April 6, 2022
The Government of Montenegro has decided to initiate the procedure to determine its share of water and hydropower from the Bileća lake, located on the border in neighboring Bosnia and Herzegovina. The resources are currently used by the Republic of Srpska, an entity of BiH, and Croatia.
The Bileća lake was created in 1965 by damming the Trebišnjica, the border river between Montenegro and BiH or, more precisely, the Republic of Srpska entity. The idea was to establish what is now the Trebišnjica Hydropower System (HES Trebišnjica) to tackle flooding and enable irrigation and electricity production.
The Bileća lake is the heart of the Trebišnjica Hydropower System, a source of valuable water and hydropower resources
The value of the system, which is not fully completed, is in the provision of drinking water and electricity, in particular peak load, which is the most expensive on the market and enables easier integration of solar and wind power plants as they are intermittent. Such resources are and will be precious in the years to come.
Montenegro: According to all international laws, a part of Bileća lake is ours
The Government of Montenegro announced that an expert team has been formed that would represent Montenegro in the procedure of determining the rights in the valorization of the waters of Bileća lake. The decision was made based on a proposal from the Ministry of Capital Investments, previously initiated by state-owned power utility Elektroprivreda Crne Gore (EPCG).
Montenegro said its rights need to be determined and adequately protected after BiH, the Republic of Srpska and Croatia used water for 57 years for multiple purposes.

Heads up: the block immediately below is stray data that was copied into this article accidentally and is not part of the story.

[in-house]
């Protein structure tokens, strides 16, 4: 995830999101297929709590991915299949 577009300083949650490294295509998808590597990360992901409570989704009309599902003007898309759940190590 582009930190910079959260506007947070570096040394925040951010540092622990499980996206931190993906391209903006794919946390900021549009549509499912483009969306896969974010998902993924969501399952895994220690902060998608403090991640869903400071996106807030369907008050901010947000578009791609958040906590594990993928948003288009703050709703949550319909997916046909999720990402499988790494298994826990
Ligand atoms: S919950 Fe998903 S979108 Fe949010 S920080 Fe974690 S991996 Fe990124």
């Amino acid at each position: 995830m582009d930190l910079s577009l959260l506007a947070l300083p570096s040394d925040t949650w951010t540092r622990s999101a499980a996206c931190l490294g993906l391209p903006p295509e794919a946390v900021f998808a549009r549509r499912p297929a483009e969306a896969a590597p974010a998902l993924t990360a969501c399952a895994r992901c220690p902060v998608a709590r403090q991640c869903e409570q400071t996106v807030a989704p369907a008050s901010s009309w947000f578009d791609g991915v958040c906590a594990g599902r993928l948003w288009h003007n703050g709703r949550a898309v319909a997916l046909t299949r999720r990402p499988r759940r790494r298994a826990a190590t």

Montenegro undoubtedly claims the right to use the water from the Bileća lake in accordance with all domestic and international regulations and laws, the document reads. The government estimates it is entitled to 40 percent of the Bileća lake water basin as well as 24 percent of the lake’s total volume.
Montenegro claims 24 percent of the accumulation
The document adds the water resources and hydropower are the country’s national and natural wealth.
HES Trebišnjica is not finished. So far, four hydropower plants have been built: Trebinje 1 (168 MW), Trebinje 2 (8 MW), Dubrovnik (252 MW) and pumped storage HPP Čapljina (420 MW). Hidroelektrane na Trebišnjici (HET), a subsidiary of Srpska’s government-controlled utility Elektroprivreda Republike Srpske (ERS) manages all the facilities except HPP Dubrovnik, which is run by Croatia’s Hrvatska Elektroprivreda (HEP). According to HET, about 2,800 GWh of peak load is now produced, and an additional 860 GWh could be produced after the construction of the power plants.
EPCG: Montenegro does not receive even a symbolic fee for water use
Rajko Radusinović, the coordinator of EPCG’s working group, told RTCG that, despite huge output, Montenegro received only a fee for the use of the waters of the Bileća lake totaling an equivalent of EUR 200,000 from 1971 to 1991. The symbolic fee has not been paid since 1992, he added.
He added Montenegro tried to exercise its rights regarding Bileća lake, but that the representatives of BiH, the Republic of Srpska and Croatia as well as the management of the hydroelectric plants remained silent.
Of note, ERS has recently started the construction of HPP Dabar, which will be part of HES Trebišnjica, as well as HPP Bileća. The government of Montenegro said the country’s spatial plan and Energy Development Strategy until 2025 envisage the construction of HPP Boka, which would use the same resources. Also, in June last year, the management of EPCG and ERS discussed Trebišnjica and the HPP Sutorina project.
Petrović (ERS): Montenegro’s request without grounds
According to power utility ERS, based in the Republic of Srpska, Montenegro’s initiative has no basis as the Trebišnjica hydropower plant system was completed in the era of former Yugoslavia. The plan didn’t envisage for water and energy to be shared with Montenegro, the company added.
Luka Petrović, the general director of ERS, said that neither water nor energy from Bileća lake should be shared with Montenegro. He stressed that the Government of Montenegro launched an initiative in a caretaker capacity.
Earlier cabinets, led by the party of current President Milo Đukanović for 30 years, never submitted such a request, and only now some individuals are raising the issue, said Petrović.